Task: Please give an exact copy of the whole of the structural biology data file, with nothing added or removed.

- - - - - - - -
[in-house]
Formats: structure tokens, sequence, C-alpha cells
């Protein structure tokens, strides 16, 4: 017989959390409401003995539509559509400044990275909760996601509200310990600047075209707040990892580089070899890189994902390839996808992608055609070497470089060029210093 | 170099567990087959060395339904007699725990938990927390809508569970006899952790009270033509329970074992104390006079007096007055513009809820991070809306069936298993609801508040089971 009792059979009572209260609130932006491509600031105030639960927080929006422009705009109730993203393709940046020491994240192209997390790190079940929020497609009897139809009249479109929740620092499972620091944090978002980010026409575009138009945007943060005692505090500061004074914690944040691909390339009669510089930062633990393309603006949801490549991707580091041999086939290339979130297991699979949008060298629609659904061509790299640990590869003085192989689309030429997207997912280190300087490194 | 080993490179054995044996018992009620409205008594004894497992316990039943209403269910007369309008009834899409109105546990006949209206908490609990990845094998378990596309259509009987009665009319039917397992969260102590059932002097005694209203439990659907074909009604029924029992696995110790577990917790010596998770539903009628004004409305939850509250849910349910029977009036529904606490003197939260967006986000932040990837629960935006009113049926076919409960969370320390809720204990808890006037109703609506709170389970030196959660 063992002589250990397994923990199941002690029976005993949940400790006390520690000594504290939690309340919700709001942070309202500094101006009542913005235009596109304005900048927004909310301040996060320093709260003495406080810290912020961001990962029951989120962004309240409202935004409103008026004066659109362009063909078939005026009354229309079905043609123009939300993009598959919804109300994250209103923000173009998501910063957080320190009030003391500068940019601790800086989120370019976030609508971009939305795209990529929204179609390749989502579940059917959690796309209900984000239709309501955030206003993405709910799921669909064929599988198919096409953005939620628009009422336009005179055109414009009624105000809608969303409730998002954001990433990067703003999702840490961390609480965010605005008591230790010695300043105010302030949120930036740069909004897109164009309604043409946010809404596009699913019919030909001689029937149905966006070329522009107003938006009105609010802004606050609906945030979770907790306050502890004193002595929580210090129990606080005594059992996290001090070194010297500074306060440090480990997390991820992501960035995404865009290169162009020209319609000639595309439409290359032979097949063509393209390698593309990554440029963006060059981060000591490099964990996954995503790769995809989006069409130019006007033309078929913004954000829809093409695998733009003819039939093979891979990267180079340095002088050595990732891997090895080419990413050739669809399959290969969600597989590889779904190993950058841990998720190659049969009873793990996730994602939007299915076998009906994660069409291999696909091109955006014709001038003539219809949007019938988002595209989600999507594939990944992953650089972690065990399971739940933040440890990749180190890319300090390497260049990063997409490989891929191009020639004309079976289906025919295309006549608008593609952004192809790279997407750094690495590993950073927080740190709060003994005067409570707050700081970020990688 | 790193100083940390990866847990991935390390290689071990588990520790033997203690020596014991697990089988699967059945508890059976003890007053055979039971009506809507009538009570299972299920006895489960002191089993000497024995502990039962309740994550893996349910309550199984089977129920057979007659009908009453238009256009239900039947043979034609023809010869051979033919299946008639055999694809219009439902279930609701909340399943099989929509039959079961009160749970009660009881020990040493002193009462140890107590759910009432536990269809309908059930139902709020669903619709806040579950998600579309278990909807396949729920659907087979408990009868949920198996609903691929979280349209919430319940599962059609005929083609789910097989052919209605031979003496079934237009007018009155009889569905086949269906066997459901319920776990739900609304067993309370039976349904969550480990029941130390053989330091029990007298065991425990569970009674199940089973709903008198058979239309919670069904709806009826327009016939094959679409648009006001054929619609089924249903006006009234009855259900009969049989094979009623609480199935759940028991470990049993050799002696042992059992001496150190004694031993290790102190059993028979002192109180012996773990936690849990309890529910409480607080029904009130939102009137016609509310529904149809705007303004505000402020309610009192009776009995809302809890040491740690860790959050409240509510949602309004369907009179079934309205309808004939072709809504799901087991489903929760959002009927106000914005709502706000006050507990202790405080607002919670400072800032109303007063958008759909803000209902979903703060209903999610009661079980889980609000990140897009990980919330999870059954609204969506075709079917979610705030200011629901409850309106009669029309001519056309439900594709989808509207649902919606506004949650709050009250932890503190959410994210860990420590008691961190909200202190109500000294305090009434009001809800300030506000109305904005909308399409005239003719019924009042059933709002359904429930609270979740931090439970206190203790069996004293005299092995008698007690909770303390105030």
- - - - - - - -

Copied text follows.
[in-house]
Formats: structure tokens, sequence, C-alpha cells
């Protein structure tokens, strides 16, 4: 017989959390409401003995539509559509400044990275909760996601509200310990600047075209707040990892580089070899890189994902390839996808992608055609070497470089060029210093 | 170099567990087959060395339904007699725990938990927390809508569970006899952790009270033509329970074992104390006079007096007055513009809820991070809306069936298993609801508040089971 009792059979009572209260609130932006491509600031105030639960927080929006422009705009109730993203393709940046020491994240192209997390790190079940929020497609009897139809009249479109929740620092499972620091944090978002980010026409575009138009945007943060005692505090500061004074914690944040691909390339009669510089930062633990393309603006949801490549991707580091041999086939290339979130297991699979949008060298629609659904061509790299640990590869003085192989689309030429997207997912280190300087490194 | 080993490179054995044996018992009620409205008594004894497992316990039943209403269910007369309008009834899409109105546990006949209206908490609990990845094998378990596309259509009987009665009319039917397992969260102590059932002097005694209203439990659907074909009604029924029992696995110790577990917790010596998770539903009628004004409305939850509250849910349910029977009036529904606490003197939260967006986000932040990837629960935006009113049926076919409960969370320390809720204990808890006037109703609506709170389970030196959660 063992002589250990397994923990199941002690029976005993949940400790006390520690000594504290939690309340919700709001942070309202500094101006009542913005235009596109304005900048927004909310301040996060320093709260003495406080810290912020961001990962029951989120962004309240409202935004409103008026004066659109362009063909078939005026009354229309079905043609123009939300993009598959919804109300994250209103923000173009998501910063957080320190009030003391500068940019601790800086989120370019976030609508971009939305795209990529929204179609390749989502579940059917959690796309209900984000239709309501955030206003993405709910799921669909064929599988198919096409953005939620628009009422336009005179055109414009009624105000809608969303409730998002954001990433990067703003999702840490961390609480965010605005008591230790010695300043105010302030949120930036740069909004897109164009309604043409946010809404596009699913019919030909001689029937149905966006070329522009107003938006009105609010802004606050609906945030979770907790306050502890004193002595929580210090129990606080005594059992996290001090070194010297500074306060440090480990997390991820992501960035995404865009290169162009020209319609000639595309439409290359032979097949063509393209390698593309990554440029963006060059981060000591490099964990996954995503790769995809989006069409130019006007033309078929913004954000829809093409695998733009003819039939093979891979990267180079340095002088050595990732891997090895080419990413050739669809399959290969969600597989590889779904190993950058841990998720190659049969009873793990996730994602939007299915076998009906994660069409291999696909091109955006014709001038003539219809949007019938988002595209989600999507594939990944992953650089972690065990399971739940933040440890990749180190890319300090390497260049990063997409490989891929191009020639004309079976289906025919295309006549608008593609952004192809790279997407750094690495590993950073927080740190709060003994005067409570707050700081970020990688 | 790193100083940390990866847990991935390390290689071990588990520790033997203690020596014991697990089988699967059945508890059976003890007053055979039971009506809507009538009570299972299920006895489960002191089993000497024995502990039962309740994550893996349910309550199984089977129920057979007659009908009453238009256009239900039947043979034609023809010869051979033919299946008639055999694809219009439902279930609701909340399943099989929509039959079961009160749970009660009881020990040493002193009462140890107590759910009432536990269809309908059930139902709020669903619709806040579950998600579309278990909807396949729920659907087979408990009868949920198996609903691929979280349209919430319940599962059609005929083609789910097989052919209605031979003496079934237009007018009155009889569905086949269906066997459901319920776990739900609304067993309370039976349904969550480990029941130390053989330091029990007298065991425990569970009674199940089973709903008198058979239309919670069904709806009826327009016939094959679409648009006001054929619609089924249903006006009234009855259900009969049989094979009623609480199935759940028991470990049993050799002696042992059992001496150190004694031993290790102190059993028979002192109180012996773990936690849990309890529910409480607080029904009130939102009137016609509310529904149809705007303004505000402020309610009192009776009995809302809890040491740690860790959050409240509510949602309004369907009179079934309205309808004939072709809504799901087991489903929760959002009927106000914005709502706000006050507990202790405080607002919670400072800032109303007063958008759909803000209902979903703060209903999610009661079980889980609000990140897009990980919330999870059954609204969506075709079917979610705030200011629901409850309106009669029309001519056309439900594709989808509207649902919606506004949650709050009250932890503190959410994210860990420590008691961190909200202190109500000294305090009434009001809800300030506000109305904005909308399409005239003719019924009042059933709002359904429930609270979740931090439970206190203790069996004293005299092995008698007690909770303390105030």